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Can BT Sport challenge Sky’s dominance?
On August 1 2013, BT launched its sports TV offering, BT Sport, a flagship service broadcasting out of London’s Olympic Park. By paying vast sums of money to acquire the rights to a wide range of sports including Barclays Premier League football, Serie A football, Bundesliga football, Aviva Premiership Rugby, UFC, and MotoGP, and by poaching well-respected sports presenters like Jake Humphrey and Clare Balding, BT has shown that it is serious about rivaling Sky when it comes to sports broadcasting.
Sky’s previous competitors, Setanta and ESPN, ultimately failed to pose any serious threat to Sky as their offering proved insufficient. While they did show other sports, most notably boxing on Setanta, they relied heavily on football coverage. The main issue was that they simply benefitted from the European Commission ruling that exclusive rights should not be sold to one television company and acquired the remaining package almost by default. Their coverage lacked so-called ‘glamour ties’ between the more famous teams and this contributed to their failure to secure sufficient subscriber numbers. In order to mitigate this risk, BT has invested significant funds in acquiring the rights to other sports and has set up two dedicated sports channels which show sports as diverse as women’s tennis, MotoGP, and Aviva Premiership rugby. Live football, however, remains the key to success and BT has invested significant capital to secure exclusive rights to some Barclays Premier League matches and all UEFA Champions League football from 2015 onwards. The latter came at a cost of £897m ($1.4bn) over three years and represents something of a watershed in the UK pay TV industry as it is the first time that Sky has been faced with a competitor that is not only willing to outbid it for sports broadcast rights, but also one that has the financial muscle to actually do so.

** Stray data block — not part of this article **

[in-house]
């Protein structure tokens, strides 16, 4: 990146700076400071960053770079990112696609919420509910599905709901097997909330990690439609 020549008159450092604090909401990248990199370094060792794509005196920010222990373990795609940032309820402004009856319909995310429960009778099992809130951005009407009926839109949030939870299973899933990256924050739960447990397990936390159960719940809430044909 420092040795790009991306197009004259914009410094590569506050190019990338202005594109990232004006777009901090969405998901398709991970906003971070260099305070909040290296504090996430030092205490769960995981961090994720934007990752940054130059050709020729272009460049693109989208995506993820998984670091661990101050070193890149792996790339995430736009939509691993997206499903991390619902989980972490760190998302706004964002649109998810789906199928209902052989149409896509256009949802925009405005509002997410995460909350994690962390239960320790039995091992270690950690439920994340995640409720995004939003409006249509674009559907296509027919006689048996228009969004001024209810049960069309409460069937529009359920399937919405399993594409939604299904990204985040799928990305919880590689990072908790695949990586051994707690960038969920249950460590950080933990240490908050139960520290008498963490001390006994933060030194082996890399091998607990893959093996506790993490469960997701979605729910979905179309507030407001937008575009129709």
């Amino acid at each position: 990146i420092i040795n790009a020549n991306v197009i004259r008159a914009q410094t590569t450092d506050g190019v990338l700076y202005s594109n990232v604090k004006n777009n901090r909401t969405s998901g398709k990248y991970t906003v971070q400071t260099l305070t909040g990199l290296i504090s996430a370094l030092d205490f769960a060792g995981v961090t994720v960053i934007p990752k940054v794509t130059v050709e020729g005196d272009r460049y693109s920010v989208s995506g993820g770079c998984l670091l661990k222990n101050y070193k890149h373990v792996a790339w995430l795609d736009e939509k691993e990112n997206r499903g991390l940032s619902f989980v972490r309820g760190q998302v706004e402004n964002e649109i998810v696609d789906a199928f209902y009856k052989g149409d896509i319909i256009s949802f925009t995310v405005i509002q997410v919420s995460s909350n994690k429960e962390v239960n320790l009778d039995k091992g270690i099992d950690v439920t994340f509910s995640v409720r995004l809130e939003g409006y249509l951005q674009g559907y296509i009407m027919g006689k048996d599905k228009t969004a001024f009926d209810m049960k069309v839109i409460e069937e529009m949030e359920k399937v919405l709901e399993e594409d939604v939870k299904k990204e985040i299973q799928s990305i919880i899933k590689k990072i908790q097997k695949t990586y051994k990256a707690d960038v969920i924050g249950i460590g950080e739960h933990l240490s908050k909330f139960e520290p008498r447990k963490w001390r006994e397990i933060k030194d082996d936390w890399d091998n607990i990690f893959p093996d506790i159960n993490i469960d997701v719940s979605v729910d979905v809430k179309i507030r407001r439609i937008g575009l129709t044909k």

With BT investing such vast sums to secure the rights to such sports, it is fair to ask how this is financially viable given the low cost of subscribing to the channels. A Sky customer wishing to add BT Sport to their package can do so for £12 ($19) a month plus a one-off £15 ($23.76) activation fee. There is no contract, just a minimum one month term and so recurring income is far from guaranteed. BT Broadband subscribers currently receive the channels free of charge provided they re-contract for twelve months and in the light of these facts, it is fair to conclude that BT’s primary aim is not purely to challenge to Sky in the pay TV arena, but is to protect its broadband customer base against Sky’s content-driven Triple Play package of television, broadband and home phone, an offering which represents a significant threat to BT’s position as market leader.
BT Sport is less than six months old and so whether or not it can help BT retain, and perhaps even add, new broadband subscribers remains to be seen. However, with ARPU growth being largely driven by broadband sales, BT’s strategy of focusing on the segment is justified.
For a deeper analysis of the UK pay TV market and BT’s attempts to challenge Sky’s long-standing dominance, see MarketLine’s case study BT Sport & BSkyB: The battle for supremacy in the UK sports broadcasting market